I have a limited legal knowledge but as a medical practioner I have often considered “equivalent in intensity to the pain accompanying serious physical injury such as organ failure, impairment of bodily function, or even death” to be a weakness that could be legally exploited in attacking the perpetrators of torture.
In the vast majority of cases, organ failure is in itself painless (although most people would logically think this not to be the case). Heart failure (as opposed to a heart attack) is painless. Liver and kidney failure per se are painless. Organ failure is simply the progressive loss of function of the organ from whatever cause.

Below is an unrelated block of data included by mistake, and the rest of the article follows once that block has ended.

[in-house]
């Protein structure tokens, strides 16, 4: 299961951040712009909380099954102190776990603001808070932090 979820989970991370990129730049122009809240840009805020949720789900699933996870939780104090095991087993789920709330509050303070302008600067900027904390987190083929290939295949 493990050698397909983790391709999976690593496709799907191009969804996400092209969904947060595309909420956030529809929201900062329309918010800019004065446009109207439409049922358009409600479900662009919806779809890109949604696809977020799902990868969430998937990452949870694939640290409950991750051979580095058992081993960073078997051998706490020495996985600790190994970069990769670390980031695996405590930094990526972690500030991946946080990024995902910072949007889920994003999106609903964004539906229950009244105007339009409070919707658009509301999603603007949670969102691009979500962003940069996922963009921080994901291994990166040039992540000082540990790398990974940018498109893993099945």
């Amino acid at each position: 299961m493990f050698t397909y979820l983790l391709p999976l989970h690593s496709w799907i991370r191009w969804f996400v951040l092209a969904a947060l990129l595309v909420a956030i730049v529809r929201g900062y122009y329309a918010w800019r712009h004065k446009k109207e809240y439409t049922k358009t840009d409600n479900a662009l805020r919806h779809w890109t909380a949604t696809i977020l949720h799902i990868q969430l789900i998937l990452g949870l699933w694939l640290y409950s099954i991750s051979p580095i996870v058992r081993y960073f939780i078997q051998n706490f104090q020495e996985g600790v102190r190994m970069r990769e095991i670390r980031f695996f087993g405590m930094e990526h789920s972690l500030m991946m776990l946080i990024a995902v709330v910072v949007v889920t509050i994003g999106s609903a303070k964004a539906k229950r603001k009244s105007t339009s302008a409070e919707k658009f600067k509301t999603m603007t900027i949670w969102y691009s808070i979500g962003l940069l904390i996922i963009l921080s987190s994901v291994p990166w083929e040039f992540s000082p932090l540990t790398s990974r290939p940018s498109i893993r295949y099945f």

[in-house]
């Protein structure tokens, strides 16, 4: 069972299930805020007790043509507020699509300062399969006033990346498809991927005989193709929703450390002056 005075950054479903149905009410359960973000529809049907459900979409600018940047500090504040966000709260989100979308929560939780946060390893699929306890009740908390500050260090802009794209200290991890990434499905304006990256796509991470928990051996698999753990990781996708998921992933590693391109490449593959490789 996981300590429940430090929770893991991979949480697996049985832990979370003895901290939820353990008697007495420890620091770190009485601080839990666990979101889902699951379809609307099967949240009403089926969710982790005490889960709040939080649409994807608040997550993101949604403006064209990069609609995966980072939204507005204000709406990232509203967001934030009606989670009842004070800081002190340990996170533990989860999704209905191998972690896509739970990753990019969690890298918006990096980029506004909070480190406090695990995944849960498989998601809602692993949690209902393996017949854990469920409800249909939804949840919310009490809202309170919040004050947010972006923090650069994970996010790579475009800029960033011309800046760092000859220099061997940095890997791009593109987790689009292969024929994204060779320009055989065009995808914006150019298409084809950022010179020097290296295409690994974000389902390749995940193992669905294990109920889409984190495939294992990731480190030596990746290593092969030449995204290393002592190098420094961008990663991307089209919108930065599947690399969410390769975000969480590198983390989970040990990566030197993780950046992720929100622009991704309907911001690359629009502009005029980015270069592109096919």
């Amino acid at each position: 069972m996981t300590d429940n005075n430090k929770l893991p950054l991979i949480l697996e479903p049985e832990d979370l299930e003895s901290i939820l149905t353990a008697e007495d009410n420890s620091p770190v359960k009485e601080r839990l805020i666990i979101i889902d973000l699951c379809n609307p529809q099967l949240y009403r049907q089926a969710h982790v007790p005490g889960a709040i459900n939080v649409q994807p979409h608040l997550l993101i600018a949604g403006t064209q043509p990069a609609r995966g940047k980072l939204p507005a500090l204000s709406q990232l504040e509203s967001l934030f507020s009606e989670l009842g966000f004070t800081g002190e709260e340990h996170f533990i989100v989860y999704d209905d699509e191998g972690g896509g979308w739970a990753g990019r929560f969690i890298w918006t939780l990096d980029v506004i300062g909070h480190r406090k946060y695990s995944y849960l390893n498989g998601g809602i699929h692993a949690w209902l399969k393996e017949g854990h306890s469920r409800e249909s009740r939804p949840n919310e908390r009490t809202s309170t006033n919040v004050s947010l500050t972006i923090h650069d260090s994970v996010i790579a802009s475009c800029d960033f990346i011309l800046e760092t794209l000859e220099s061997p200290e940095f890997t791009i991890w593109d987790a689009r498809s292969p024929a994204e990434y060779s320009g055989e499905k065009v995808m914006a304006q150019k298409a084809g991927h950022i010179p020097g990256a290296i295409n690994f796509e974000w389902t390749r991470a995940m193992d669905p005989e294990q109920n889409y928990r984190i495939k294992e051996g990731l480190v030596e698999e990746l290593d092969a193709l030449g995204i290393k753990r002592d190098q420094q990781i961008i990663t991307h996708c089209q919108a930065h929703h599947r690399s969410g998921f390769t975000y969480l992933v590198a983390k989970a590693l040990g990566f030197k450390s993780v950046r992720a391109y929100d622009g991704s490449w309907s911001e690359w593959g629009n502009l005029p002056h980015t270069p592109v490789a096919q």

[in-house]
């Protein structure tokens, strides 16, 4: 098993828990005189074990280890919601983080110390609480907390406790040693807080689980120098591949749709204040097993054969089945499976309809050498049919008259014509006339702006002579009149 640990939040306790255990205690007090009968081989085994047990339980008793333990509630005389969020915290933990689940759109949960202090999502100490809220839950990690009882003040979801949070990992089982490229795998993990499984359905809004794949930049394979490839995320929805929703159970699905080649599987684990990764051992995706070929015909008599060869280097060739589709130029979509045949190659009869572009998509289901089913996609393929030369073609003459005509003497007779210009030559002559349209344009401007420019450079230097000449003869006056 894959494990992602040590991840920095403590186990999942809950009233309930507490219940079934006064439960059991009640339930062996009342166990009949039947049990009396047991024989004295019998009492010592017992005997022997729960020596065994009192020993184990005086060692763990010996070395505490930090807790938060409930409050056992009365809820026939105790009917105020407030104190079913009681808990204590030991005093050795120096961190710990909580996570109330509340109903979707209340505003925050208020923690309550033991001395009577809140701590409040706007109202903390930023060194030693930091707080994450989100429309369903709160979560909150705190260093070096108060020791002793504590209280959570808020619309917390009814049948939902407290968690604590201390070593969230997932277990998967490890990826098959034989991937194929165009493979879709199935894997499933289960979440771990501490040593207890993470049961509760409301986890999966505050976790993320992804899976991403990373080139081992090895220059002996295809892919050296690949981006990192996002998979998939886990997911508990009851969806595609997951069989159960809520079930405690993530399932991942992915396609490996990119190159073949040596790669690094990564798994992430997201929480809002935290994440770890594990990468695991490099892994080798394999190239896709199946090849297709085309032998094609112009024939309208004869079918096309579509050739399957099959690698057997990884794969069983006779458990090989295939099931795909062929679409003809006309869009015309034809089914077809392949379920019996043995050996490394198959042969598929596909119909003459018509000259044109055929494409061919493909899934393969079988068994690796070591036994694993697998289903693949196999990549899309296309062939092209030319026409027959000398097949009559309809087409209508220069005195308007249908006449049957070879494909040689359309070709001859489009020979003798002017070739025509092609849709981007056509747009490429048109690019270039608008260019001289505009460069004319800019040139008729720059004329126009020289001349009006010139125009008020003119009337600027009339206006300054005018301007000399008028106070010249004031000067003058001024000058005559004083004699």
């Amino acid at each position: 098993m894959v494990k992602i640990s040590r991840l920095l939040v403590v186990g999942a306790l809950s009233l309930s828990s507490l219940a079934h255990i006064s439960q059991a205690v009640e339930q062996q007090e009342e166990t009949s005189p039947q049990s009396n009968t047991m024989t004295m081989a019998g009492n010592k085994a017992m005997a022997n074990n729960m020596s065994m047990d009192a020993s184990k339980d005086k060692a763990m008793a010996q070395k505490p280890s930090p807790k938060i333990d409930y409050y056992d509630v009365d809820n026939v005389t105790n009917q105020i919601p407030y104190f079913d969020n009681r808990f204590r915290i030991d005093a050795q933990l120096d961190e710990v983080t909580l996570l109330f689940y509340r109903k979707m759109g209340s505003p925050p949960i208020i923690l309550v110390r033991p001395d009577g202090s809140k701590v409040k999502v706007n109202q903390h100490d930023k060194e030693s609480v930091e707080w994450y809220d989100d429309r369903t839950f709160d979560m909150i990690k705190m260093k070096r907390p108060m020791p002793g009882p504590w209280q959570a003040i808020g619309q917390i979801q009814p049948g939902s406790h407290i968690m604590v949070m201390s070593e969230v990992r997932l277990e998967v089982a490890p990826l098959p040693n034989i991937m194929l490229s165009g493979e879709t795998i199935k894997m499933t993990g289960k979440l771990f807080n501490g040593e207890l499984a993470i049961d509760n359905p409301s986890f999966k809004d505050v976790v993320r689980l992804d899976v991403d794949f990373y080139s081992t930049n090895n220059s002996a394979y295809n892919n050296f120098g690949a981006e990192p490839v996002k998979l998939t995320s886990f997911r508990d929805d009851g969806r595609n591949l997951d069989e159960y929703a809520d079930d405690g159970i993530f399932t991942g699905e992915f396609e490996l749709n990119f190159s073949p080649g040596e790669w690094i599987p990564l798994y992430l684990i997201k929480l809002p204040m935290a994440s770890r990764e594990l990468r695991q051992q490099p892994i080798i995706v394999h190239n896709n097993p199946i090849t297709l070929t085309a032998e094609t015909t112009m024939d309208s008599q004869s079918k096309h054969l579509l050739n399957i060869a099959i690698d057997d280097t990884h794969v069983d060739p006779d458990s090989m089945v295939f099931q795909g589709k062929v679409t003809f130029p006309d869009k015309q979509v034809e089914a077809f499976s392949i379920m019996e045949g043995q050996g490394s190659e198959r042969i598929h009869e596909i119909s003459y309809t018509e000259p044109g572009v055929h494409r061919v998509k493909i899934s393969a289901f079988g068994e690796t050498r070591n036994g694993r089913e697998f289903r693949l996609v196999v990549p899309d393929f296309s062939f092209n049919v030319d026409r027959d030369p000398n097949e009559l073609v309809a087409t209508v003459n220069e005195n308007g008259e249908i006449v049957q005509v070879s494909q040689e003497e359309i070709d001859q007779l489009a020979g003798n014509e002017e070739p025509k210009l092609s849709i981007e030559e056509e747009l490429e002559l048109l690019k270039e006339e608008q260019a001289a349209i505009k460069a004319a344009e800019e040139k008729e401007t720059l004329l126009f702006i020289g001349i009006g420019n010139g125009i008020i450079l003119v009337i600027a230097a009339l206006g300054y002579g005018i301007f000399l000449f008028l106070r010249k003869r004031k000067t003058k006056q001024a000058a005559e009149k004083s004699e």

“Impairment of bodily function” secondary to, for example, a stroke, is painless. While the stroke may be painful (e.g., ruptured aneurysm), most strokes themselves are painless. Nevertheless, the impairment of bodily function is painless.Death itself, one would expect to be completely painless.
On the basis of this, one strongly suspects a legal case could be made that no pain should be inflicted at all on any prisoners.I would be interested to hear a legal opinion on this aspect.
John J. Kellett
Apr 16 2008 - 6:29pm